Coyotes demarcate their territory by peeing on bushes, rocks, shrubs, cacti, trees, and anything else that is lying around. It is tiring, never-ending work. That is why one especially intelligent coyote decided to order rocket-propelled shoes to allow the more efficient demarcation of territory and therefore leave more time for leisure activities like reading Euclid and eating birds.
The problem was that, once started, the shoes continued to accelerate, but in a funny way. The first minute, the shoes traveled 1 km, then turned left or right as the coyote commanded. The second minute the shoes traveled 2 km, then turned left or right as the coyote commanded. The third minute the shoes traveled 3 km, then turned left or right as the coyote commanded…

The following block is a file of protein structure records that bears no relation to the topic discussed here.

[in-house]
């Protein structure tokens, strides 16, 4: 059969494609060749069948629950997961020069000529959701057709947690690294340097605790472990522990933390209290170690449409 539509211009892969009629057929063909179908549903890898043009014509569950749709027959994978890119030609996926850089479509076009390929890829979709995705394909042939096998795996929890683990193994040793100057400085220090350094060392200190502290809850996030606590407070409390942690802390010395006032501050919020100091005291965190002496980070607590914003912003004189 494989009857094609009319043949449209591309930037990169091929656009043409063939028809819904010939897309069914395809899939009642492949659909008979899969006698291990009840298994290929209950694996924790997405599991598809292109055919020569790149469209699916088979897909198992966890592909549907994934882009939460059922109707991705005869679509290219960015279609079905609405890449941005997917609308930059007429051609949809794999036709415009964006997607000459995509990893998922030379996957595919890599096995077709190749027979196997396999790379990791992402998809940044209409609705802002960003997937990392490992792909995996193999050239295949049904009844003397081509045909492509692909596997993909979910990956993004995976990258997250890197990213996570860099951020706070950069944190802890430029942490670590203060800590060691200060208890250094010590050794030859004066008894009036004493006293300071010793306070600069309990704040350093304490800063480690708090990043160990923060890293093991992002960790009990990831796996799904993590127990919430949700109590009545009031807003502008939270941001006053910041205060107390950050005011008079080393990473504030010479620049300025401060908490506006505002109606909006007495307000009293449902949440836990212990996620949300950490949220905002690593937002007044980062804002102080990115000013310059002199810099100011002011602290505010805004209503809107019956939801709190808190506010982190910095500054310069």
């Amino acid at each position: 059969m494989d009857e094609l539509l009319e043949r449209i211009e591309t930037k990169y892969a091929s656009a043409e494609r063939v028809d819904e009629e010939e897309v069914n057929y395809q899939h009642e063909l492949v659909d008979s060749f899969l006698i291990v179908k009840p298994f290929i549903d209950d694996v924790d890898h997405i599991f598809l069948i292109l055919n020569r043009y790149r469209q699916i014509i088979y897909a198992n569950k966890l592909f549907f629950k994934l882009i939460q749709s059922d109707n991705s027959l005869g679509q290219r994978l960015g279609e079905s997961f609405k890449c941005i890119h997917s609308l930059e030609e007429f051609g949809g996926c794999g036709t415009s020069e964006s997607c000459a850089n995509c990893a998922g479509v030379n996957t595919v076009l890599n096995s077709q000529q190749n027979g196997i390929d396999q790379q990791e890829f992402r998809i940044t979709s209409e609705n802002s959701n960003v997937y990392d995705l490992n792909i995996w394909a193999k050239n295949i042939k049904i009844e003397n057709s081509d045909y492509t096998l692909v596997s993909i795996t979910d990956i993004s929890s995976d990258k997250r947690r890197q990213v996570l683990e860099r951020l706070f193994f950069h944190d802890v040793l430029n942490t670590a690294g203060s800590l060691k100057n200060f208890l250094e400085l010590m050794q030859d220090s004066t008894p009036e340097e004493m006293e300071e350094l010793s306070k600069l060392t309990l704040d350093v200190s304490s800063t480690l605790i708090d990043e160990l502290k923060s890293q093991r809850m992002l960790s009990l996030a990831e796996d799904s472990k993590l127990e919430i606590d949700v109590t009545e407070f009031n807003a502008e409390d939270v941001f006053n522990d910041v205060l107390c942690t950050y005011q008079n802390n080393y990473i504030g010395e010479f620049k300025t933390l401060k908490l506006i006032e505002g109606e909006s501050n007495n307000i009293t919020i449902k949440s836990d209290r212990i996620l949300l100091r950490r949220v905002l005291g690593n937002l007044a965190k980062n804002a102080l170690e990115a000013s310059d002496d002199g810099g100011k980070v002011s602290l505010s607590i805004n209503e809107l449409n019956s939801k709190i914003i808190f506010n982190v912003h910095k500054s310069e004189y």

The only thing that would stop the shoes from accelerating was if the coyote ended a minute at the exact spot where he turned the shoes on.
Example: The coyote after the sixth minute is only 3 km from his starting place…
Find a series of left and right turns that will allow the coyote to get back to his starting place in 10 minutes or less. (Hint)
Is this solution unique?
- The coyote must enclose a territory so the following sequence of turns is not acceptable:
One of four failed attempts to demarcate territory by the coyote
that had him back in 15 minutes or less.
- Whereas this one is acceptable:
One of 98 successes that had the coyote finished in half an hour or less.
- The coyote starts his stopwatch before he begins, and checks it again when he returns. How long can it take the coyote to get home? For example, can it take him exactly an hour, a day?
The Math in This Problem:
Vectors are the basis to this math puzzle, where students will apply their knowledge of directions and lengths onto a grid. With the acceleration of each consecutive vector, students are challenged to derive a solution for finding a way back to the coyote’s initial position.